since abandoned. Three frolicsome little streams ran through it
from springs in the rocks above, leaping here and tumbling there
in laughing cascades wherever the rocks tried to bar their way.
The opening was filled with ferns which completely covered the
beds of limestone and in places hid the streams. The rest of the
mountain was thickly wooded. Here were great oaks and splendid
evergreens with trunks like mossy pillars, from the branches of
which hung garlands of ivy and mistletoe, and persimmon trees,
the odour of which pervaded every nook and corner of the wood--an
illusive, fragrant something that made the heart glad. In places
the wild muscadine and scuppernong vines stretched from tree to
tree, making arbours which were always full of butterflies and
buzzing insects. It was delightful to lose ourselves in the green
hollows of that tangled wood in the late afternoon, and to smell
the cool, delicious odours that came up from the earth at the
close of day.

Sometimes I would go with Mildred and my little cousins to gather
persimmons. I did not eat them; but I loved their fragrance and
enjoyed hunting for them in the leaves and grass. We also went
nutting, and I helped them open the chestnut burrs and break the
shells of hickory-nuts and walnuts--the big, sweet walnuts!

The hammock was
covered with pine needles, for it had not been used while my
teacher was away. The warm sun shone on the pine trees and drew
out all their fragrance. The air was balmy, with a tang of the
sea in it. Before we began the story Miss Sullivan explained to
me the things that she knew I should not understand, and as we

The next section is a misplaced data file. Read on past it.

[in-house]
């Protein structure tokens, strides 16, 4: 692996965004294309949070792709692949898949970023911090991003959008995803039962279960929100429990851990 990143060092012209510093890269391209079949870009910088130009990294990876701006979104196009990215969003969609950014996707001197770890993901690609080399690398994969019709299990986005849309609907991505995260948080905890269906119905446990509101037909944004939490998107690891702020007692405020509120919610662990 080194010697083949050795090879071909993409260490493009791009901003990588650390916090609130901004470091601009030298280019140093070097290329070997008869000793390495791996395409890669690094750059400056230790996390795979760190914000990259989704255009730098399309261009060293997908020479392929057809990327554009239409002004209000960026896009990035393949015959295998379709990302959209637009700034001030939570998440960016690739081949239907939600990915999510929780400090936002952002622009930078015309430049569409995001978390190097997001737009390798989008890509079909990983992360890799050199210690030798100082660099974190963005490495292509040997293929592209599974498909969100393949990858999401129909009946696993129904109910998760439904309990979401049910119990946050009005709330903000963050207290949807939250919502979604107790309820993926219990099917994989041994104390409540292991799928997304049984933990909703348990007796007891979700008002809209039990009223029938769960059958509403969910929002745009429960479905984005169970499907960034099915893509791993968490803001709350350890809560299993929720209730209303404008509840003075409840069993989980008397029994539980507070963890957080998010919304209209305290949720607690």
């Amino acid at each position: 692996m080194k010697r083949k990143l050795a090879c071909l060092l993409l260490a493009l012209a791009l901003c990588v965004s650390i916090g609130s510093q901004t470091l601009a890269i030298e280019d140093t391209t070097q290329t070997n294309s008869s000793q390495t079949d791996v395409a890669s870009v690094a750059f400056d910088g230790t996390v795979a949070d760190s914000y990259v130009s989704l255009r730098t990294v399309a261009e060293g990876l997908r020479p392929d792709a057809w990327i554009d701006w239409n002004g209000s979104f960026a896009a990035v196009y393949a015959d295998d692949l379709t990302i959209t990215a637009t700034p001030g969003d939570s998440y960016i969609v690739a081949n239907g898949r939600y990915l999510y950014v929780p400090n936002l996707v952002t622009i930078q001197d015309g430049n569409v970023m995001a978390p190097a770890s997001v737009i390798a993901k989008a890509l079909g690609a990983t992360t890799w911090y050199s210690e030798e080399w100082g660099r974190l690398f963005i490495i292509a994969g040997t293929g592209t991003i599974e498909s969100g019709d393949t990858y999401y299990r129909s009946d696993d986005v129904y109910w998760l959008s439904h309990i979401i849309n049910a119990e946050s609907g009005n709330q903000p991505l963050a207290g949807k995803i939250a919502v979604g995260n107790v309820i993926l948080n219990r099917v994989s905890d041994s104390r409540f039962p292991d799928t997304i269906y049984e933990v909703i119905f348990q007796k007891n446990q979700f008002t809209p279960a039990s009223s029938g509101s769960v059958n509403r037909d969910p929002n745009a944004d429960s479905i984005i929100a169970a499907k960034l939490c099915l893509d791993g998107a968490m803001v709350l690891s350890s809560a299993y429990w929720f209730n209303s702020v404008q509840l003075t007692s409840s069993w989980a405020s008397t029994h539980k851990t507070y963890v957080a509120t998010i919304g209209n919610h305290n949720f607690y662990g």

read on she explained the unfamiliar words. At first there were
many words I did not know, and the reading was constantly
interrupted; but as soon as I thoroughly comprehended the
situation, I became too eagerly absorbed in the story to notice
mere words, and I am afraid I listened impatiently to the
explanations that Miss Sullivan felt to be necessary. When her
fingers were too tired to spell another word, I had for the first
time a keen sense of my deprivations. I took the book in my hands
and tried to feel the letters with an intensity of longing that I
can never forget.

The other day I had a fine party. All of my
dear little friends came to see me. We played games, and ate
ice-cream and cake and fruit. Then we had great fun. The sun is
shining brightly to-day and I hope we shall go to ride if the
roads are dry. In a few days the beautiful spring will be here. I
am very glad because I love the warm sunshine and the fragrant
flowers. I think Flowers grow to make people happy and good.

When I walk out in my garden I cannot see the beautiful flowers